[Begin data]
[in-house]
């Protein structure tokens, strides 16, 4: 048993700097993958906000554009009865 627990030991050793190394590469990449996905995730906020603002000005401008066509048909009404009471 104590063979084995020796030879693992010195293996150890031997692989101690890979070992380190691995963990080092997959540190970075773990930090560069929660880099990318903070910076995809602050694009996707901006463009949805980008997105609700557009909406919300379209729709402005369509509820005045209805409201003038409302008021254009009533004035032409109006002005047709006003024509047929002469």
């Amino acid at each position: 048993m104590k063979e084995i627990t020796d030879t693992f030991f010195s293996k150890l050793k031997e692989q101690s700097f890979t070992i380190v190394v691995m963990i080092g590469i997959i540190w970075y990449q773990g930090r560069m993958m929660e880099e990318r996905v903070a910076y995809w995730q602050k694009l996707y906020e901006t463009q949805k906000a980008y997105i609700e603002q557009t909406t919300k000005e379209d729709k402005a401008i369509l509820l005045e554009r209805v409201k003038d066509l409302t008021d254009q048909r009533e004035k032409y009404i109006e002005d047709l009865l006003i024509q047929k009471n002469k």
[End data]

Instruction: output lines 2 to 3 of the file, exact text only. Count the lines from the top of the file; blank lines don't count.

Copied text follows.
């Protein structure tokens, strides 16, 4: 048993700097993958906000554009009865 627990030991050793190394590469990449996905995730906020603002000005401008066509048909009404009471 104590063979084995020796030879693992010195293996150890031997692989101690890979070992380190691995963990080092997959540190970075773990930090560069929660880099990318903070910076995809602050694009996707901006463009949805980008997105609700557009909406919300379209729709402005369509509820005045209805409201003038409302008021254009009533004035032409109006002005047709006003024509047929002469």
């Amino acid at each position: 048993m104590k063979e084995i627990t020796d030879t693992f030991f010195s293996k150890l050793k031997e692989q101690s700097f890979t070992i380190v190394v691995m963990i080092g590469i997959i540190w970075y990449q773990g930090r560069m993958m929660e880099e990318r996905v903070a910076y995809w995730q602050k694009l996707y906020e901006t463009q949805k906000a980008y997105i609700e603002q557009t909406t919300k000005e379209d729709k402005a401008i369509l509820l005045e554009r209805v409201k003038d066509l409302t008021d254009q048909r009533e004035k032409y009404i109006e002005d047709l009865l006003i024509q047929k009471n002469k």